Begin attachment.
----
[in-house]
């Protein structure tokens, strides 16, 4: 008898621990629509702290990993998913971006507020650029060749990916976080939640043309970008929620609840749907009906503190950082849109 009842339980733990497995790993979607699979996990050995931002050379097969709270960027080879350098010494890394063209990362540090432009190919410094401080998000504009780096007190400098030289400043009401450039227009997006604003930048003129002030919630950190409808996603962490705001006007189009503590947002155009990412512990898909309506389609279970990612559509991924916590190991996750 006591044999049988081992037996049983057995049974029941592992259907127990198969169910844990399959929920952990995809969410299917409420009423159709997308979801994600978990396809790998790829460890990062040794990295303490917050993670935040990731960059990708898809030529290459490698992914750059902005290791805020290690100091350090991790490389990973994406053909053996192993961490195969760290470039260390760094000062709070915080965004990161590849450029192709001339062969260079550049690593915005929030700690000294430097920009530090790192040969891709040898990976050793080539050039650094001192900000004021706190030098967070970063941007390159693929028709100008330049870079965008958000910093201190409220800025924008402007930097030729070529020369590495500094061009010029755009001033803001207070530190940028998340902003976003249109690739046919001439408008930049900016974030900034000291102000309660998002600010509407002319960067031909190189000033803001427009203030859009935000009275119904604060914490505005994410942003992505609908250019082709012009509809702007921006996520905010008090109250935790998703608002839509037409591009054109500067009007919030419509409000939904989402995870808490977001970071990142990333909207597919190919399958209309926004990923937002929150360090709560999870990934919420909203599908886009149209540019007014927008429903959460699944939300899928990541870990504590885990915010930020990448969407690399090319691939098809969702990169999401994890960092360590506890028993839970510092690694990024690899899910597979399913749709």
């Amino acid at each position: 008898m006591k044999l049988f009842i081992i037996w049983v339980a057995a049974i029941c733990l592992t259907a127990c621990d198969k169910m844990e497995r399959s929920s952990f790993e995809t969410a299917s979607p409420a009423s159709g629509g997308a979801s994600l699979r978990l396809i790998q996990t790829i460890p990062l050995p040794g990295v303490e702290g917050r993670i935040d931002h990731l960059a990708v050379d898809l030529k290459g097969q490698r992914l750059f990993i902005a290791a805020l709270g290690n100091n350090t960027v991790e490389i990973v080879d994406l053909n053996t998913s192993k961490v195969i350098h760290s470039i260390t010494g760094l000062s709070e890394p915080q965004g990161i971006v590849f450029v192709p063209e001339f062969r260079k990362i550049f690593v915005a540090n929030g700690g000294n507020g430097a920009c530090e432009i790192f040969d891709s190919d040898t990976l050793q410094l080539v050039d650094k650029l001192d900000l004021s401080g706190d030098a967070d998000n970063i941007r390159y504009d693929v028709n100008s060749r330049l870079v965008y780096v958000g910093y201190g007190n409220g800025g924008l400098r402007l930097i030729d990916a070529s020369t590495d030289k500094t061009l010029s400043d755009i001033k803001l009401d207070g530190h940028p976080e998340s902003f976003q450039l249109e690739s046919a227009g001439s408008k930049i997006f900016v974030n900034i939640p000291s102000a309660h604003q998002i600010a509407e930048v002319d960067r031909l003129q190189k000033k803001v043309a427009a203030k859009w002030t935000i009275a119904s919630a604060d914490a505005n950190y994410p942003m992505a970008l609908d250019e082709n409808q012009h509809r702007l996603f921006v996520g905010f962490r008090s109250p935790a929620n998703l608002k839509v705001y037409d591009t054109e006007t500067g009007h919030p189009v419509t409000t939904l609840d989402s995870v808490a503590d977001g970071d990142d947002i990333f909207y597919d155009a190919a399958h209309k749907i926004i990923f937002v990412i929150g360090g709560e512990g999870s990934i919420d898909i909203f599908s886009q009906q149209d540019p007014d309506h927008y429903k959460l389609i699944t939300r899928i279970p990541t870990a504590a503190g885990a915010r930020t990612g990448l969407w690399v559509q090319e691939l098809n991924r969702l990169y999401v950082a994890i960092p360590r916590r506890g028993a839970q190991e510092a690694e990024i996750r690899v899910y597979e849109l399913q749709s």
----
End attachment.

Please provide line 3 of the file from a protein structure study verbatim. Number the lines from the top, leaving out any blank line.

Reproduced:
């Amino acid at each position: 008898m006591k044999l049988f009842i081992i037996w049983v339980a057995a049974i029941c733990l592992t259907a127990c621990d198969k169910m844990e497995r399959s929920s952990f790993e995809t969410a299917s979607p409420a009423s159709g629509g997308a979801s994600l699979r978990l396809i790998q996990t790829i460890p990062l050995p040794g990295v303490e702290g917050r993670i935040d931002h990731l960059a990708v050379d898809l030529k290459g097969q490698r992914l750059f990993i902005a290791a805020l709270g290690n100091n350090t960027v991790e490389i990973v080879d994406l053909n053996t998913s192993k961490v195969i350098h760290s470039i260390t010494g760094l000062s709070e890394p915080q965004g990161i971006v590849f450029v192709p063209e001339f062969r260079k990362i550049f690593v915005a540090n929030g700690g000294n507020g430097a920009c530090e432009i790192f040969d891709s190919d040898t990976l050793q410094l080539v050039d650094k650029l001192d900000l004021s401080g706190d030098a967070d998000n970063i941007r390159y504009d693929v028709n100008s060749r330049l870079v965008y780096v958000g910093y201190g007190n409220g800025g924008l400098r402007l930097i030729d990916a070529s020369t590495d030289k500094t061009l010029s400043d755009i001033k803001l009401d207070g530190h940028p976080e998340s902003f976003q450039l249109e690739s046919a227009g001439s408008k930049i997006f900016v974030n900034i939640p000291s102000a309660h604003q998002i600010a509407e930048v002319d960067r031909l003129q190189k000033k803001v043309a427009a203030k859009w002030t935000i009275a119904s919630a604060d914490a505005n950190y994410p942003m992505a970008l609908d250019e082709n409808q012009h509809r702007l996603f921006v996520g905010f962490r008090s109250p935790a929620n998703l608002k839509v705001y037409d591009t054109e006007t500067g009007h919030p189009v419509t409000t939904l609840d989402s995870v808490a503590d977001g970071d990142d947002i990333f909207y597919d155009a190919a399958h209309k749907i926004i990923f937002v990412i929150g360090g709560e512990g999870s990934i919420d898909i909203f599908s886009q009906q149209d540019p007014d309506h927008y429903k959460l389609i699944t939300r899928i279970p990541t870990a504590a503190g885990a915010r930020t990612g990448l969407w690399v559509q090319e691939l098809n991924r969702l990169y999401v950082a994890i960092p360590r916590r506890g028993a839970q190991e510092a690694e990024i996750r690899v899910y597979e849109l399913q749709s």